Opinion: A 'Richer' Appreciation Of The AHCA
There have been a number of people and groups who have been critical of the American Health Care Act. And I’m here to set the record straight. Unlike so many of you, I couldn’t be prouder of my representative, Jim Banks, for sticking to his guns and ignoring reams of empirical evidence, the will of the voters in his district, and the overwhelming concerns expressed by insurers, physicians, and hospitals. There are so many unfounded criticisms of the AHCA that I don’t have time to address them all, but here are a few.
First, you’ve got people like Warren Buffet who criticize it for lowering his tax bill. Sure, he’s insanely wealthy and would become even wealthier if this bill passes. But can you really trust a guy who would turn down getting more money in his own pocket? I mean, what I’m most worried about is lowering the tax rate Donald Trump will be paying on all the money he’s making on the side while he's President, and whether Barack Obama will be able to keep a bigger cut of his $400,000 speaking fee. Why would anyone think that providing healthcare could be more important than these folks getting to keep more of their money?
And what Mr. Buffet seems to miss is the point of putting more money in his pocket and other rich people’s pockets. By giving the wealthy and corporations tax breaks, this will give them more capital with which to create jobs. Sure, this kind of effort has failed to create jobs time and time again (with some narrowly defined exceptions). But we can’t let that past experience and empirical data get us to abandon our ideological commitments. We’re faced with a choice, people: we can either get a slim chance of more jobs at a time of relatively low unemployment or we can keep in place a system that is successfully providing health insurance for more people, particularly the poor. This is a pretty easy choice.
"... We can't let that past experience and empirical data get us to abandon our ideological commitments. We're faced with a choice, people: we can either get a slim chance of more jobs at a time of relatively low unemployment or we can keep in place a system that is successfully providing health insurance for more people, particularly the poor."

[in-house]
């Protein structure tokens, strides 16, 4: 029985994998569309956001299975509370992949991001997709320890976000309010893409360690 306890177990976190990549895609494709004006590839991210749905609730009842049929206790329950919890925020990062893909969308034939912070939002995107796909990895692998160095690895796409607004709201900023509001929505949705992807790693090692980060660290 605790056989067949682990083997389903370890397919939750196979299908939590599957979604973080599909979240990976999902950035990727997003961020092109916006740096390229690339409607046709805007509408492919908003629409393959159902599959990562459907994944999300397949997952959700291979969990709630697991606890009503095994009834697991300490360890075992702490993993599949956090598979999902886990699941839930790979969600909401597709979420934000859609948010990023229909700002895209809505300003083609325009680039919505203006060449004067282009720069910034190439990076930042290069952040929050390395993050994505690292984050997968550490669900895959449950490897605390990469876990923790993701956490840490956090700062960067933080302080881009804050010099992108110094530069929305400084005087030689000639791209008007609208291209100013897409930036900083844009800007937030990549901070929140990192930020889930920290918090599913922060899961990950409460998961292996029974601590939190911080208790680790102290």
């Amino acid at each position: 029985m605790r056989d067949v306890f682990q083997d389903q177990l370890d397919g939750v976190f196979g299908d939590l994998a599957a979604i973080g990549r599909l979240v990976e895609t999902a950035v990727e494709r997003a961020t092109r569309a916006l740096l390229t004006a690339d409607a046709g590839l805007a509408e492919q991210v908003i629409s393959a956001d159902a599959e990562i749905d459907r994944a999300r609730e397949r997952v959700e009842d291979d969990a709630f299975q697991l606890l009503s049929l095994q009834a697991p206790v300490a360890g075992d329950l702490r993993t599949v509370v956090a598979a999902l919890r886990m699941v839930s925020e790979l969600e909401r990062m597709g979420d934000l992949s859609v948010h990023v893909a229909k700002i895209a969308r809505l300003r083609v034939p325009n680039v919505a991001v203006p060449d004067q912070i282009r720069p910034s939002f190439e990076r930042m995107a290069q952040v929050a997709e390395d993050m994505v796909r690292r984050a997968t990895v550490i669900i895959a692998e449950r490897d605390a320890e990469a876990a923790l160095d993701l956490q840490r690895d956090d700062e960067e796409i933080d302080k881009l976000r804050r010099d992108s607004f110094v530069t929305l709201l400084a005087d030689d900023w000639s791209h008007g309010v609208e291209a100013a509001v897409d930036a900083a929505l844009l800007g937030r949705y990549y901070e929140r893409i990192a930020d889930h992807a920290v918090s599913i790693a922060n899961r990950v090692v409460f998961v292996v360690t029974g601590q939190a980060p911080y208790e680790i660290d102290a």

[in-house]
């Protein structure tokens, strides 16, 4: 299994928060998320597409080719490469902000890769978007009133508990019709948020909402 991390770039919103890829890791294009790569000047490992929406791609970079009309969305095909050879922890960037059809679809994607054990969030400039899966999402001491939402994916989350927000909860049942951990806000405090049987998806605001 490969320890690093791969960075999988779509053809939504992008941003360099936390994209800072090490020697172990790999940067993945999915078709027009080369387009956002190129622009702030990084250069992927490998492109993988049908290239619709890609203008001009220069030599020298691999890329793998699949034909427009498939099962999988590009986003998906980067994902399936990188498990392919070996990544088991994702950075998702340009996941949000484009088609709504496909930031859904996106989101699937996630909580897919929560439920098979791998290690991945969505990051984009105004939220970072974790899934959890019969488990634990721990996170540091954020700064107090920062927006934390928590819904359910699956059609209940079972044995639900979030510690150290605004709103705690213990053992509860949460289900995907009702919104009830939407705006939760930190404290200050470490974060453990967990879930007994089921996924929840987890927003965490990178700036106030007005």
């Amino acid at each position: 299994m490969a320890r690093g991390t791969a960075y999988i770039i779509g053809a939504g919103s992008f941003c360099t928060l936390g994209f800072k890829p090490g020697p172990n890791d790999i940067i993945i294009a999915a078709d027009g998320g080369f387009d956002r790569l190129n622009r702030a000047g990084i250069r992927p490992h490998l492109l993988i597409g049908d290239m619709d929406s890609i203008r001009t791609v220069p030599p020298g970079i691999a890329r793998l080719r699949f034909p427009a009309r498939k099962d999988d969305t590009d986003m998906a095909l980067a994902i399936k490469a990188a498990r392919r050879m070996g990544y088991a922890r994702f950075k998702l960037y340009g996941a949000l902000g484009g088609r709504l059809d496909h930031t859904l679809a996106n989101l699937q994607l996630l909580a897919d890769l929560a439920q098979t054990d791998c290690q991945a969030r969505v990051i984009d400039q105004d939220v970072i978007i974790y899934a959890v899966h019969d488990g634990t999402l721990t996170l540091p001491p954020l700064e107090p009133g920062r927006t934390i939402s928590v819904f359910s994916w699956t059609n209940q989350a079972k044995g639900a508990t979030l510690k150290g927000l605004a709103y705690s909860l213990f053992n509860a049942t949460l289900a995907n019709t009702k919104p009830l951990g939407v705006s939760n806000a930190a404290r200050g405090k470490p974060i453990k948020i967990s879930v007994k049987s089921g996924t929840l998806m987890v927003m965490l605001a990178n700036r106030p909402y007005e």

Second, others worry that the AHCA removes coverage for pre-existing conditions and will automatically raise rates for “high-risk” (read: costly) individuals while simultaneously removing yearly and lifetime caps. That’s not true. What the AHCA does is allow states to request waivers to do this sort of thing. And this is a really important distinction. First, it allows Congress to say, “See, we didn’t do it. The states did.” If there’s one thing Congress excels at, it’s avoiding accountability for its actions. Second, it reminds us of the important axiom that we are not all Americans. We’re Hoosiers and Illini and Ohioans. It’s not proud to be an American. It’s proud to be a Hoosier. Third, it protects every state’s right to sacrifice the health insurance and well-being of its (poor) residents for the pocket books of the wealthy and the profit margins of companies. And if the poor people in a state don’t like that decision, they should spend the money they don’t have to move to another state.
Third, some say that putting the health insurance of millions of Americans at risk will undermine our claim to be a land of opportunity. They claim that limited access to health care will limit the opportunities of the poor, the disabled, and the ill. But, as an Alabama representative so rightly pointed out, these folks are poor or disabled or ill because of the poor choices they’ve made. If they didn’t want to be in these positions, they should have made better choices. In support of this point, I always like to remind people of Keith Richards. Here’s a man who lived a debaucherous lifestyle by all accounts, made health-risking decisions on a routine basis for decades. And yet, he’s still alive and kicking. Which just goes to show that deep down, he must be a truly virtuous soul and that his decisions, as unhealthy as they may seem on the surface, were actually healthy ones.
The AHCA favors large corporations over poor individuals, it ignores the long-term economic consequences of its ideological commitments, and it achieves a political goal regardless of its effects on the people the policy effects. It’s as American as apple pie.
Abraham Schwab is a Fort Wayne associate professor of philosophy and medical ethicist.
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